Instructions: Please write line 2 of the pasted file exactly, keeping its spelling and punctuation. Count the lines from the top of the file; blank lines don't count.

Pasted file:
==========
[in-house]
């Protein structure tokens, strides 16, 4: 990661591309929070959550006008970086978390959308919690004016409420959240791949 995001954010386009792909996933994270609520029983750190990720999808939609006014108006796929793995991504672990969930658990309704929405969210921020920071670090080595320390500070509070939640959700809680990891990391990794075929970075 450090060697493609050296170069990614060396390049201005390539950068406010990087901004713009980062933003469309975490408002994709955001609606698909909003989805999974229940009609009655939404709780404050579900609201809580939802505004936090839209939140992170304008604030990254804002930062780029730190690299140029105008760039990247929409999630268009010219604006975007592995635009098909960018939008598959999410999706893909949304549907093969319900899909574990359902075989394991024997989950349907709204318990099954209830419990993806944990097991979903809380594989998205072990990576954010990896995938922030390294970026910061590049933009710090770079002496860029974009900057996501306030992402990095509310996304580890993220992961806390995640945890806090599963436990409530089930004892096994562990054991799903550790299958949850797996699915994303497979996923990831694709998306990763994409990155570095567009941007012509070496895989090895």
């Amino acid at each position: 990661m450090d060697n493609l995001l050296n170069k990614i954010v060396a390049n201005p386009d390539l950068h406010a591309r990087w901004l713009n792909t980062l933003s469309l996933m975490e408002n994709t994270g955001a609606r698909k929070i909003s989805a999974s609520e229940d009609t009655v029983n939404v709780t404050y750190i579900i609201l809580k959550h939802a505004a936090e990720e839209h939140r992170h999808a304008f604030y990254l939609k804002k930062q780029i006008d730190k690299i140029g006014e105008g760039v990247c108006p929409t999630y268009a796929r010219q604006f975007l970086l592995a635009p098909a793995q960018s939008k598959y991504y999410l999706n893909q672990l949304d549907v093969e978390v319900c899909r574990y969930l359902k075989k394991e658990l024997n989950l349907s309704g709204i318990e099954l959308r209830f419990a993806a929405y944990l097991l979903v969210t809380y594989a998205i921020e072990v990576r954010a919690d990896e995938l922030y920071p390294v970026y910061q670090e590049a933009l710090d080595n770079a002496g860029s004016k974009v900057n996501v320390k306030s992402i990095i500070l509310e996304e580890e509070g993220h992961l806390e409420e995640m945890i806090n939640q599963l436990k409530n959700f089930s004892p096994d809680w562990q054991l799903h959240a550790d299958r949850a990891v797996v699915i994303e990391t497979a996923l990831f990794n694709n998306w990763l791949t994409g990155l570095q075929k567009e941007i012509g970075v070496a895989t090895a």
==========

């Protein structure tokens, strides 16, 4: 990661591309929070959550006008970086978390959308919690004016409420959240791949 995001954010386009792909996933994270609520029983750190990720999808939609006014108006796929793995991504672990969930658990309704929405969210921020920071670090080595320390500070509070939640959700809680990891990391990794075929970075 450090060697493609050296170069990614060396390049201005390539950068406010990087901004713009980062933003469309975490408002994709955001609606698909909003989805999974229940009609009655939404709780404050579900609201809580939802505004936090839209939140992170304008604030990254804002930062780029730190690299140029105008760039990247929409999630268009010219604006975007592995635009098909960018939008598959999410999706893909949304549907093969319900899909574990359902075989394991024997989950349907709204318990099954209830419990993806944990097991979903809380594989998205072990990576954010990896995938922030390294970026910061590049933009710090770079002496860029974009900057996501306030992402990095509310996304580890993220992961806390995640945890806090599963436990409530089930004892096994562990054991799903550790299958949850797996699915994303497979996923990831694709998306990763994409990155570095567009941007012509070496895989090895």